Thursday, May 29, 2008

Angel by Cliff McNish

Freya has finally recovered from years of seeming insanity, stemming from a memory of seeing an angel. Now she has moved to a new school, given herself a makeover, and befriended a popular girl. She doesn't notice that her father is ill or that her brother is endangering himself by protecting a boy for a bully. To Freya, it seems that her life is finally normal. This quickly changes with the arrival of a dark angel and a strange, angel-obsessed girl named Stephanie, who insists upon befriending her. Freya comes face-to-face with the angel who she saw when she was eight, and learns that she herself is one.

The book Angel veers back and forth between cliche and originality. It is a very character-driven book, with dialogue taking up the majority of the story. While this appeals to me, a fantasy focused on character development must work extra-hard on making the characters believable. The author's depiction of bullies and popular girls borders on stereotypes, with some of the dialogue making me wonder how many teenagers he has actually spoken to within the last three years. Furthermore, he seemed too intent on making the reader understand just how strange Stephanie was, and often managed this by making her utterly irrational. However, at other times, the characters seemed very realistic. Freya's brother Luke, conflicted between a desire to protect a boy named Sam and hesitance to fight, drew me in. The dark angel was one of the most complex characters in the book, far more so than either Freya or Stephanie, and the author did a brilliant job at portraying him.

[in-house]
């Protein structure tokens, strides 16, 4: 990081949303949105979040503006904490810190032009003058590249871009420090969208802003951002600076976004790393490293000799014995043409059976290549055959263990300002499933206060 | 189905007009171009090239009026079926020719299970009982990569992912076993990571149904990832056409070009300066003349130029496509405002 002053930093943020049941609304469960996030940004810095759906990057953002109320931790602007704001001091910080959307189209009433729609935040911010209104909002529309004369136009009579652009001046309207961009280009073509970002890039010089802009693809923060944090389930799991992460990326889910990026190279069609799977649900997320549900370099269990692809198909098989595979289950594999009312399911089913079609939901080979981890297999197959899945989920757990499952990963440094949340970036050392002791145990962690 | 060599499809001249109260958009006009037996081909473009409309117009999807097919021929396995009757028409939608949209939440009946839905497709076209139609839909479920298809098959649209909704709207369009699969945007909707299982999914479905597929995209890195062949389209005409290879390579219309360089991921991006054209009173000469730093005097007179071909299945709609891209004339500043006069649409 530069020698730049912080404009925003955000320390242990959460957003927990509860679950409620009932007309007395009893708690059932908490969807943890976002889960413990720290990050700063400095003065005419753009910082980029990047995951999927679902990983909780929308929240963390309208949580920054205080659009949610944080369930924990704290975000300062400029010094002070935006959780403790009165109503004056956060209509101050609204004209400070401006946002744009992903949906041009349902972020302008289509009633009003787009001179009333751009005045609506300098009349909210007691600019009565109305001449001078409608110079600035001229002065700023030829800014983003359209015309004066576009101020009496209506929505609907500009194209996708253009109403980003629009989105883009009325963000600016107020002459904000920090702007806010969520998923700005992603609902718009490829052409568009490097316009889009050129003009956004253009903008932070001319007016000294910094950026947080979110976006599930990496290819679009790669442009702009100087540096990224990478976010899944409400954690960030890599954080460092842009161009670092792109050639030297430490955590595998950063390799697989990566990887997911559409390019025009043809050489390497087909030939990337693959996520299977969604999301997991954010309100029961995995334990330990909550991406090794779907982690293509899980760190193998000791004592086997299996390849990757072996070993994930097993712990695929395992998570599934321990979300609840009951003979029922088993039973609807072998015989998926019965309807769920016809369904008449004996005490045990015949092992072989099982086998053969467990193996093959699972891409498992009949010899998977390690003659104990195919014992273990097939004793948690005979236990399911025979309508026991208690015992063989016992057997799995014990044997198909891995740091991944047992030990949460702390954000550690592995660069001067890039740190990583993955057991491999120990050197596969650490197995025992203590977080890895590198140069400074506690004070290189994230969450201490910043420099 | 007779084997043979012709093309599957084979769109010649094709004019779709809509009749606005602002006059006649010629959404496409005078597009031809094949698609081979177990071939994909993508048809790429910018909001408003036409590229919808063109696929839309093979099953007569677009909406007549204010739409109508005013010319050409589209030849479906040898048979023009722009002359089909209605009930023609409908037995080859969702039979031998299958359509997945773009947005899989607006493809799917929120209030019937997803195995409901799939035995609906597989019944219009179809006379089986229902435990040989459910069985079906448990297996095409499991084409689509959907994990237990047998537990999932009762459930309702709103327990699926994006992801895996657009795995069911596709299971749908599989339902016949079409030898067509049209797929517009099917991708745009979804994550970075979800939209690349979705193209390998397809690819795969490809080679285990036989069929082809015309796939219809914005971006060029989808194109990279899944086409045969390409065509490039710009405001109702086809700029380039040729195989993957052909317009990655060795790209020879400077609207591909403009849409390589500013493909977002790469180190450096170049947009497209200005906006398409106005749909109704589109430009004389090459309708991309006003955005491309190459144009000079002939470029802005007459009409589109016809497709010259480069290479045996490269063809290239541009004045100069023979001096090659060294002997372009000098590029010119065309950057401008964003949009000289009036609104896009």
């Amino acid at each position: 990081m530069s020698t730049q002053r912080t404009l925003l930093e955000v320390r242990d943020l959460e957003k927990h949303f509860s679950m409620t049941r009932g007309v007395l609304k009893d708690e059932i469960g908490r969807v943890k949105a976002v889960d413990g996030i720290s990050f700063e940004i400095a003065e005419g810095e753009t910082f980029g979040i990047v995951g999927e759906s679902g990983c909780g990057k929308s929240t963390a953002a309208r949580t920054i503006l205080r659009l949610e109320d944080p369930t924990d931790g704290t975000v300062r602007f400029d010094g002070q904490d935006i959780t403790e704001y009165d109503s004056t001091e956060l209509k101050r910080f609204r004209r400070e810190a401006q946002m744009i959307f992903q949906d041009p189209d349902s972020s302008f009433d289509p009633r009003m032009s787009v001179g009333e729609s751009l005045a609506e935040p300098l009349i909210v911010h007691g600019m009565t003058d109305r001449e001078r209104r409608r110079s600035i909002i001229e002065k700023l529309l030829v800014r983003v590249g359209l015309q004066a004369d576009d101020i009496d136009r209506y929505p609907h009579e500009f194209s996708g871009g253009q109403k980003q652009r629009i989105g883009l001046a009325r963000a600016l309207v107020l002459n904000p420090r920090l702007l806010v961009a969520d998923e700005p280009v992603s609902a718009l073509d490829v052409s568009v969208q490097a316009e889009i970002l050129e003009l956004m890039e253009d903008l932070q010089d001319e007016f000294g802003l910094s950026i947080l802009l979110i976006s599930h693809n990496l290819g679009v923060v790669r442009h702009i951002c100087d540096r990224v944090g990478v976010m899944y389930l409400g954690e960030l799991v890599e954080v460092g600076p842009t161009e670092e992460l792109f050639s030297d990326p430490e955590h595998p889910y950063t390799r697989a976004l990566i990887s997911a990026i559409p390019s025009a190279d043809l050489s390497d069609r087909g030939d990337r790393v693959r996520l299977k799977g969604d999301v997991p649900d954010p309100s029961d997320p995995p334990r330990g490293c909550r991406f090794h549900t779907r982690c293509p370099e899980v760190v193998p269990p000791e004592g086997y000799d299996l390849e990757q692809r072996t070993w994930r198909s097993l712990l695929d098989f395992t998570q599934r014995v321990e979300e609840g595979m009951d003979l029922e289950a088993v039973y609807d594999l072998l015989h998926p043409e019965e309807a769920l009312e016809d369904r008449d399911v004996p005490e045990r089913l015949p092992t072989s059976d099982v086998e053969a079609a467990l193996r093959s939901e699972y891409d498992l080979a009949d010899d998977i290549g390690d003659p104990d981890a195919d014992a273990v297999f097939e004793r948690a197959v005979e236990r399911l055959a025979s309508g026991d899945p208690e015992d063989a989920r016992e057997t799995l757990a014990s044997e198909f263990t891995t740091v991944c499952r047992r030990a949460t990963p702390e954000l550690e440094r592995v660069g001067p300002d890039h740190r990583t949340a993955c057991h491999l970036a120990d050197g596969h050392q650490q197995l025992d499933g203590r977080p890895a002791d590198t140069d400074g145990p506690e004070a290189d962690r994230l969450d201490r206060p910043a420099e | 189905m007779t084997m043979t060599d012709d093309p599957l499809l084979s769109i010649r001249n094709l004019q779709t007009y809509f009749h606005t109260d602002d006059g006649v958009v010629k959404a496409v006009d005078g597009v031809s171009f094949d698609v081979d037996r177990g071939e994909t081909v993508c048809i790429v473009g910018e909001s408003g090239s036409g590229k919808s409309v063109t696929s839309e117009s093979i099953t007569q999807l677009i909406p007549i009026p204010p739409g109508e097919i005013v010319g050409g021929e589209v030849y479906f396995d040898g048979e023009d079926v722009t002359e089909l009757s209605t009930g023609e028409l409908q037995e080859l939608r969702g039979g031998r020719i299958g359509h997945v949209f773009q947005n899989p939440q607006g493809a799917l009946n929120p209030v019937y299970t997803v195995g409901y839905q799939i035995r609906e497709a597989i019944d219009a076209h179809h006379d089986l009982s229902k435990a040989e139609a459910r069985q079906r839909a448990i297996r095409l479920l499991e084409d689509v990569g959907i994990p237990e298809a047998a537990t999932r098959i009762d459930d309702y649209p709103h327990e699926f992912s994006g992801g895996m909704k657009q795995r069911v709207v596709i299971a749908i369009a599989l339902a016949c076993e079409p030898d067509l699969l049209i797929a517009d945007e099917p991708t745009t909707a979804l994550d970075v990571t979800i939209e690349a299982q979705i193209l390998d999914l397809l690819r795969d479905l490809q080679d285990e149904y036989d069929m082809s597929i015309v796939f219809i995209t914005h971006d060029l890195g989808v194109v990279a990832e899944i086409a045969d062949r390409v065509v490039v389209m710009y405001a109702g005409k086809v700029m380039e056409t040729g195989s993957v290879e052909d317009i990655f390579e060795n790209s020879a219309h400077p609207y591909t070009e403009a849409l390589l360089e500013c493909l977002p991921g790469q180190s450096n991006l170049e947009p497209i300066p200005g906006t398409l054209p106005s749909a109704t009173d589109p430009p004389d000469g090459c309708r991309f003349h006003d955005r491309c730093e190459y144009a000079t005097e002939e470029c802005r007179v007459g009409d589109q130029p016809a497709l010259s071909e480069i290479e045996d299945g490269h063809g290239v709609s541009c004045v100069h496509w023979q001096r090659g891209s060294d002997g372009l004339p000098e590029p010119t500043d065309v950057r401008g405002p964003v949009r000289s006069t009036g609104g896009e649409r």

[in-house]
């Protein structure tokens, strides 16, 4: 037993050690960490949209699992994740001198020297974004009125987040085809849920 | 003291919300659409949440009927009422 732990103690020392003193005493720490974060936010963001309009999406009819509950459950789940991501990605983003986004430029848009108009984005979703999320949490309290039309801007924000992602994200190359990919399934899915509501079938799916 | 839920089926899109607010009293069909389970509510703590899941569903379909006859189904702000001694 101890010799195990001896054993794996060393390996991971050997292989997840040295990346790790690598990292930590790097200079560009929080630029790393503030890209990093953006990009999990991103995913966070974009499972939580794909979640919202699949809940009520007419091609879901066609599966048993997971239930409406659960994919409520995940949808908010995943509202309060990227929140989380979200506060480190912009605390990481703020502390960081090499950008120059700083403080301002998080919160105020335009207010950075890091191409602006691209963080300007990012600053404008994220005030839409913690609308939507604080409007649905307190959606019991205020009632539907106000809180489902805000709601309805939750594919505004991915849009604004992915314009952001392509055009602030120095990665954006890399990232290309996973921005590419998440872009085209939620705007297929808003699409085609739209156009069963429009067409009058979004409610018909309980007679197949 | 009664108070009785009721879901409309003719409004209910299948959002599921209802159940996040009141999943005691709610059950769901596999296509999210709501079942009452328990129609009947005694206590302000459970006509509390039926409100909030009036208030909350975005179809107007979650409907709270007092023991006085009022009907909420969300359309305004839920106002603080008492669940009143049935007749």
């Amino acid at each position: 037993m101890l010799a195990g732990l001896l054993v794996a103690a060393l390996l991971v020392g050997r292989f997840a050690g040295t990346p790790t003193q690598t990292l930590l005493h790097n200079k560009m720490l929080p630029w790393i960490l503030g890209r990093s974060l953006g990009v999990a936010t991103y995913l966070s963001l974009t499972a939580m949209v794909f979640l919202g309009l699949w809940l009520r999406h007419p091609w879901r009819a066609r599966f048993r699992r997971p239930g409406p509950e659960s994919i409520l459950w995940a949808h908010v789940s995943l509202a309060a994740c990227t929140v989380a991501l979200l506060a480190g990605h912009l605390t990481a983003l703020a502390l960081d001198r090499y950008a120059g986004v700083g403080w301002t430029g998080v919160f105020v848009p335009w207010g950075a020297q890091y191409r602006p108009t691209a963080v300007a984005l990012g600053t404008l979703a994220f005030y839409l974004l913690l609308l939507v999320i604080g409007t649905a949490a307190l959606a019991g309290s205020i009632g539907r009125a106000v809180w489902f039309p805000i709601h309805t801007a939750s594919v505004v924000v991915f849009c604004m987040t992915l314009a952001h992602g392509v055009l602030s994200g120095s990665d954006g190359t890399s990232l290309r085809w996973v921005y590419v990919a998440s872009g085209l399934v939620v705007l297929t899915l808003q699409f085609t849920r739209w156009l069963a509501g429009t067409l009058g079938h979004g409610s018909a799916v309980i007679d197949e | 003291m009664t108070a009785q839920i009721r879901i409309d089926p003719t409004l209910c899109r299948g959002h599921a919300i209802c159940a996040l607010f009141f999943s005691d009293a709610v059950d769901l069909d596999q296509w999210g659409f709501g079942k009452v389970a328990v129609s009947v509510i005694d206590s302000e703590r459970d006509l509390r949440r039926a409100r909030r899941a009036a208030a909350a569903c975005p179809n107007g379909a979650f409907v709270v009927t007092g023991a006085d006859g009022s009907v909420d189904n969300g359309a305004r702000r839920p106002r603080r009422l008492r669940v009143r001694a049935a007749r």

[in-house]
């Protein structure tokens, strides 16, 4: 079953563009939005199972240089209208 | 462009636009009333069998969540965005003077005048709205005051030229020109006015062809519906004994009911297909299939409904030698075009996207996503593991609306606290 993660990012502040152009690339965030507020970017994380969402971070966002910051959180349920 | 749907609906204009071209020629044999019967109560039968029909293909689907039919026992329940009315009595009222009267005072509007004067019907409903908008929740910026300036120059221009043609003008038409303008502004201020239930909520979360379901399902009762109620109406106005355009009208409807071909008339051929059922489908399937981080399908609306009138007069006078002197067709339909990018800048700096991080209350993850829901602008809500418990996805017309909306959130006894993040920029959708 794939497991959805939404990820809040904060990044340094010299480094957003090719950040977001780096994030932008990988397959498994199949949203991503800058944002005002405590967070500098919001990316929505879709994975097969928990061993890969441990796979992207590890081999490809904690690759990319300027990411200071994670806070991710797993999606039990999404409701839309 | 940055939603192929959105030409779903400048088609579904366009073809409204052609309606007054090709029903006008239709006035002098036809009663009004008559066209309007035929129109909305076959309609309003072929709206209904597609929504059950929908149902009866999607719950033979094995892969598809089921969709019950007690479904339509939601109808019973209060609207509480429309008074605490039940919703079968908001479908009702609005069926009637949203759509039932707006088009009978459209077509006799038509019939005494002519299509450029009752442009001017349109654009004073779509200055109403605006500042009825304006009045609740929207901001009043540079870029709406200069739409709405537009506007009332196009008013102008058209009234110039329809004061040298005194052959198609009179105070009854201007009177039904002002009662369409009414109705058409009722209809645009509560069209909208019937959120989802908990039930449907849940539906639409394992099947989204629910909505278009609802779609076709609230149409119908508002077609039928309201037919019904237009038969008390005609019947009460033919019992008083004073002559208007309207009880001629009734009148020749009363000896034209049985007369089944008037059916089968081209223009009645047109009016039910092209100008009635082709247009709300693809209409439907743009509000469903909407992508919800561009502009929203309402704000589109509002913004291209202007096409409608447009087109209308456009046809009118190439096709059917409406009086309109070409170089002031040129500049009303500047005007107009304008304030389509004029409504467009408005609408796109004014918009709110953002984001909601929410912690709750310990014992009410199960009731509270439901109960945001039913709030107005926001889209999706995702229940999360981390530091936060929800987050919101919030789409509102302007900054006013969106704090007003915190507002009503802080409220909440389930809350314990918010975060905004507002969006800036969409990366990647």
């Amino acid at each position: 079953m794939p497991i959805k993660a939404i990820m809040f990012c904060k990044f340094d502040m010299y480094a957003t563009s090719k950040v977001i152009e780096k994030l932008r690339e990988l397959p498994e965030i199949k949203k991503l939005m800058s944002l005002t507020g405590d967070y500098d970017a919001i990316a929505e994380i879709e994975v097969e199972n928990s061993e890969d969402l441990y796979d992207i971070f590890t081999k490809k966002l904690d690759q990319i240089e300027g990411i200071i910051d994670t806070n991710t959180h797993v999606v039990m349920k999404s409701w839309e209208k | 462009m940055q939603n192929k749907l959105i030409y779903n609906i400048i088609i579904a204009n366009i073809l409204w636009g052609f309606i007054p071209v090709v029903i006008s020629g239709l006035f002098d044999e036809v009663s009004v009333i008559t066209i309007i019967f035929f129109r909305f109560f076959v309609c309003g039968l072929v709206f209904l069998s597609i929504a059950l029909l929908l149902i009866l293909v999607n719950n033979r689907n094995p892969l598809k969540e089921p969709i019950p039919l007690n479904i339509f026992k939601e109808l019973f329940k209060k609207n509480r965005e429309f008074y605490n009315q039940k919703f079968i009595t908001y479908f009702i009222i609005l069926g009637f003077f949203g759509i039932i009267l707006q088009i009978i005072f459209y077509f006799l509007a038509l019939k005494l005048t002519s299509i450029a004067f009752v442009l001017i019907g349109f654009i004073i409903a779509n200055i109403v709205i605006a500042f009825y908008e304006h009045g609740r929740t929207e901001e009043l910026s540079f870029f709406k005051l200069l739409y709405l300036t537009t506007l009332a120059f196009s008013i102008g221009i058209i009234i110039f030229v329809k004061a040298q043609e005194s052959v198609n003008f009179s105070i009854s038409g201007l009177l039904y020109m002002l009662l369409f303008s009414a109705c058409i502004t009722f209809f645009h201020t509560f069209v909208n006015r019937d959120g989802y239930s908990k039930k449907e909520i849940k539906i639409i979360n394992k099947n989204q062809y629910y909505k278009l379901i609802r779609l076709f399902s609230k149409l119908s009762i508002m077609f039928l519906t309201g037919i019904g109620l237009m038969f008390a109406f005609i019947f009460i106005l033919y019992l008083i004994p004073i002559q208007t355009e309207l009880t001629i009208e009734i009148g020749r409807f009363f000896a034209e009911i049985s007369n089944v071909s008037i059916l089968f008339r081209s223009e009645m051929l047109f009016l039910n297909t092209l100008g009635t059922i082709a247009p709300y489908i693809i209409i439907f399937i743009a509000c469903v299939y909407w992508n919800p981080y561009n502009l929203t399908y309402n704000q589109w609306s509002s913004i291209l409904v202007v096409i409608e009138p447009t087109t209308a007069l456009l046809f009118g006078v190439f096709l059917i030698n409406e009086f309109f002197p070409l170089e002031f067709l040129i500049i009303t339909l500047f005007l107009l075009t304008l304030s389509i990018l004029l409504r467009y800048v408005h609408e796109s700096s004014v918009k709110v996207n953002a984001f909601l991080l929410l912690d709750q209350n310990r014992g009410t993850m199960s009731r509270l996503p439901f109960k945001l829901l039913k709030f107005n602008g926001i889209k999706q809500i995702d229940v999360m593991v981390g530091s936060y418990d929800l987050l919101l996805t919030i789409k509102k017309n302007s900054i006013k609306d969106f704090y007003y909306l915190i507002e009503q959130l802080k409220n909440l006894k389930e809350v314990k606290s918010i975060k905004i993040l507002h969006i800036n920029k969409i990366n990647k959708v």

I enjoyed reading Angel and getting to know the characters, but the pacing threw me off. While offbeat pacing is not necessarily bad, it is difficult to ignore the fact that Freya met Stephanie once before choosing to confide with her, and that the event highlighted in the summaryn--Freya's transformation into an angel--was one of the final events. This could have been forgivable or even an asset, but in the end it felt as if the author had spent too long elaborating on relatively worthless plot points and just ran out of time. The ending, which could have been moving in the right context, felt too rushed. There is a difference between deliberately refusing to wrap everything into a tidy bow and simply ignoring loose ends, and I'm not sure the author realized it.

Very mild references to sexuality.
Reviewer Age:16

Reviewer City, State and Country: Bellevue, WA United States